Sessions considering second special counsel to investigate Republican concerns, letter shows
The revelation came in a response by the Justice Department to an inquiry from House Judiciary Committee Chairman Bob Goodlatte (R-Va.), who in July and again in September called for Sessions to appoint a second special counsel to investigate concerns he had related to the 2016 election and its aftermath.
The list of matters he wanted probed was wide ranging but included the FBI’s handling of the investigation into Hillary Clinton’s use of a private email server while she was secretary of state, various dealings of the Clinton Foundation and several matters connected to the purchase of the Canadian mining company Uranium One by Russia’s nuclear energy agency. Goodlatte took particular aim at former FBI director James B. Comey, asking for the second special counsel to evaluate the leaks he directed about his conversations with President Trump, among other things.
In response, Assistant Attorney General Stephen E. Boyd wrote that Sessions had “directed senior federal prosecutors to evaluate certain issues raised in your letters,” and that those prosecutors would “report directly to the Attorney General and Deputy Attorney General, as appropriate, and will make recommendations as to whether any matters not currently under investigation should be opened, whether any matters currently under investigation require further resources, or whether any matters merit the appointment of a Special Counsel.”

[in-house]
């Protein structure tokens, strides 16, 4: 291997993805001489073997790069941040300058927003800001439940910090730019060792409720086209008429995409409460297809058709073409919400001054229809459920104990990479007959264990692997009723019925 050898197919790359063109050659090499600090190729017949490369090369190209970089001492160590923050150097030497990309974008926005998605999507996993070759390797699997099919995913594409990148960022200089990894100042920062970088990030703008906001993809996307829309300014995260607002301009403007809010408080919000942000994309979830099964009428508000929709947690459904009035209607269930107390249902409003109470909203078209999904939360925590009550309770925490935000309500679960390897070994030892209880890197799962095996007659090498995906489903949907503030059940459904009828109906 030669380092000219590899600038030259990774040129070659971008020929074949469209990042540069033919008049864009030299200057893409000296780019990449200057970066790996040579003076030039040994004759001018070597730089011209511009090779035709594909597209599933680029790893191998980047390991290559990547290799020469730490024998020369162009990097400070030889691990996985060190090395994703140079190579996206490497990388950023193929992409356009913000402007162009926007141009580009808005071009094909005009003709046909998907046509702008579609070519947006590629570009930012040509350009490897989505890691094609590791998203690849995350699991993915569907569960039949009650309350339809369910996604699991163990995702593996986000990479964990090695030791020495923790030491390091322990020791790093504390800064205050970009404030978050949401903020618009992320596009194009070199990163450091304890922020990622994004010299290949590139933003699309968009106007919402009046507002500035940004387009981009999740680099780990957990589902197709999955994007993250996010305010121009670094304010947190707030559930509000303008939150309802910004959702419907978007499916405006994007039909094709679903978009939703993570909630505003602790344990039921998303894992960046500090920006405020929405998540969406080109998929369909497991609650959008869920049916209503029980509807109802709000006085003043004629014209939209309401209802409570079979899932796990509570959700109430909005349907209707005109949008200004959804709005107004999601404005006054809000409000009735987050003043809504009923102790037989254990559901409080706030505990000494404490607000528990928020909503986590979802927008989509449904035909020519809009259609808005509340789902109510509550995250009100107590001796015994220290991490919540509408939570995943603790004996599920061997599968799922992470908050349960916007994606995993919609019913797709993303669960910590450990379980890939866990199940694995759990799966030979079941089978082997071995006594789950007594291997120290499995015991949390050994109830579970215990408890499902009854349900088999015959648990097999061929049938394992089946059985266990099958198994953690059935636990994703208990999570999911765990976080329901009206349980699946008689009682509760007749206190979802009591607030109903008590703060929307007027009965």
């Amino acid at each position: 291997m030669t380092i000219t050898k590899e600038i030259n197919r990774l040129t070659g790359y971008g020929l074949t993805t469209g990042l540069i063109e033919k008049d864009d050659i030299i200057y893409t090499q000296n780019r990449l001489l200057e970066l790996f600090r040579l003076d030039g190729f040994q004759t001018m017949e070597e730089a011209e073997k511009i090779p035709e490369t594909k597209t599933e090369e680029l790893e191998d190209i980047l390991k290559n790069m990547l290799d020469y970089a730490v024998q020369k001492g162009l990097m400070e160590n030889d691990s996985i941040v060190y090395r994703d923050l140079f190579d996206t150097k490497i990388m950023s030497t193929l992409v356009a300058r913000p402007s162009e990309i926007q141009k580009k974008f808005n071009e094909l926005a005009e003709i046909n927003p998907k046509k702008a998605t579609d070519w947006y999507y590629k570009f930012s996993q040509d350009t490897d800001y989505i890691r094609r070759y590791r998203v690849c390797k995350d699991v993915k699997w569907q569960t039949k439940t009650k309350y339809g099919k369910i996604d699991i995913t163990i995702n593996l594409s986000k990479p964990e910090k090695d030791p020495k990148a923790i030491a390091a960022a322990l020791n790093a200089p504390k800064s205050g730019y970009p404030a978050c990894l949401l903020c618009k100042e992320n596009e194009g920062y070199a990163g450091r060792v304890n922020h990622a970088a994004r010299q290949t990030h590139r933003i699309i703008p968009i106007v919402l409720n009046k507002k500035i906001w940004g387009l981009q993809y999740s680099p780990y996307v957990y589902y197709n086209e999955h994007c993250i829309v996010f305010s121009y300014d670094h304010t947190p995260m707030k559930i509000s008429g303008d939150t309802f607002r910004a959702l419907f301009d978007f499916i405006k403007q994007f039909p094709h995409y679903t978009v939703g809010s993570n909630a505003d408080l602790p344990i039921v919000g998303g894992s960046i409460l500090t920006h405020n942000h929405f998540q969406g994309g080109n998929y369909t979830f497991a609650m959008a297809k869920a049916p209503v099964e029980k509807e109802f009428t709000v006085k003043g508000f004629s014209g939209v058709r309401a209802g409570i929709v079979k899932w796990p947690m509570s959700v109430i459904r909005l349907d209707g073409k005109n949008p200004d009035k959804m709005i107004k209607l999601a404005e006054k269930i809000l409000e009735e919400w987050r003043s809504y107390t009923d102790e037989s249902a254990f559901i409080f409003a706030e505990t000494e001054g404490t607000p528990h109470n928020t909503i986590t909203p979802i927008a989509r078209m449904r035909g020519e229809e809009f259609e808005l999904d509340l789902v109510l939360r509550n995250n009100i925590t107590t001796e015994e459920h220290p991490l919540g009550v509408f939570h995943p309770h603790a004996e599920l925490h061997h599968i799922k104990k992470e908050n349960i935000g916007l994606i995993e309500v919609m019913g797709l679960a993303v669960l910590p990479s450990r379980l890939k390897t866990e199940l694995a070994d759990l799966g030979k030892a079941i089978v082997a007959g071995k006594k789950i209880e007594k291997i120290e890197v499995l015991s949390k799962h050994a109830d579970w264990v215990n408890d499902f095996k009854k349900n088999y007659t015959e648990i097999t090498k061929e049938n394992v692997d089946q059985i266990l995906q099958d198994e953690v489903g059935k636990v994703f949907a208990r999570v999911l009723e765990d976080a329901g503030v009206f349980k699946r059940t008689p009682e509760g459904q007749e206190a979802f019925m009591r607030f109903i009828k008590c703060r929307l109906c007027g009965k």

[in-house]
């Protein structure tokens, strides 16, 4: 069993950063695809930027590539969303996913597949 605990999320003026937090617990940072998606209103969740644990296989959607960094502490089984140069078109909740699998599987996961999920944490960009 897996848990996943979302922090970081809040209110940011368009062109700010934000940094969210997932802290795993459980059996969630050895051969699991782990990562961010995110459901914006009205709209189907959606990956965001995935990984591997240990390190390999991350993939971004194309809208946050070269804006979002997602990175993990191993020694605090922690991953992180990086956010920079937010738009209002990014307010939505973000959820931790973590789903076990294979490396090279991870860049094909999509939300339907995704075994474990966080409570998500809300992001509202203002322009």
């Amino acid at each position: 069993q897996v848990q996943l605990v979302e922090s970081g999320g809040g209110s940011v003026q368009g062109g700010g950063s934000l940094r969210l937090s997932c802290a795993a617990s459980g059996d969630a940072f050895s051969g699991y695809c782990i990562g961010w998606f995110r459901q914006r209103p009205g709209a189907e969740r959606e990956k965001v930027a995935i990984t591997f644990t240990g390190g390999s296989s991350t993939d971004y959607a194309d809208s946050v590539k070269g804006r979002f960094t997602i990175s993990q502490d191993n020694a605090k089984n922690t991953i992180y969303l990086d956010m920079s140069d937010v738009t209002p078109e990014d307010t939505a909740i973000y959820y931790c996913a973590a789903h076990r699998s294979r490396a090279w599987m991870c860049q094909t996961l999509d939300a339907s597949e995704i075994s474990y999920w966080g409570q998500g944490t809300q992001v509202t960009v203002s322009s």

Trump has repeatedly criticized his Justice Department for not aggressively probing a variety of conservative concerns. He said recently that officials there “should be looking at the Democrats” and that it was “very discouraging” they were not “going after Hillary Clinton.” On the campaign trail, Trump’s supporters frequently chanted “Lock her up!” at the mention of Clinton’s name.
“Hopefully they are doing something, and at some point, maybe we are going to all have it out,” Trump said recently.
Sessions’s relationship with the president has been significantly strained since he recused himself from the investigation into possible coordination between the Trump campaign and the Kremlin to influence the 2016 election. The president has publicly lambasted his attorney general and noted that had he known in advance of Sessions’s recusal, he would not have appointed him to the post. It was after Sessions’s recusal that Deputy Attorney General Rod J. Rosenstein appointed Robert S. Mueller III to lead the investigation into the Trump campaign and the Kremlin.
While the Justice Department is part of the executive branch — and the attorney general is appointed by and answers to the president — the White House generally provides input on broad policy goals and does not weigh in on criminal probes.
In that context, the letter is likely to be seen by some, especially on the left, as Sessions inappropriately bending to political pressure, perhaps to save his job. The possible reigniting of a probe of Clinton is likely to draw especially fierce criticism, even as it is welcomed by Trump’s supporters.
When Trump said during the campaign that he would “instruct my attorney general to get a special prosecutor” to look into Clinton, former attorney general Michael Mukasey — a Trump supporter and vocal Clinton critic — said Trump having her investigated and jailed “would be like a banana republic.”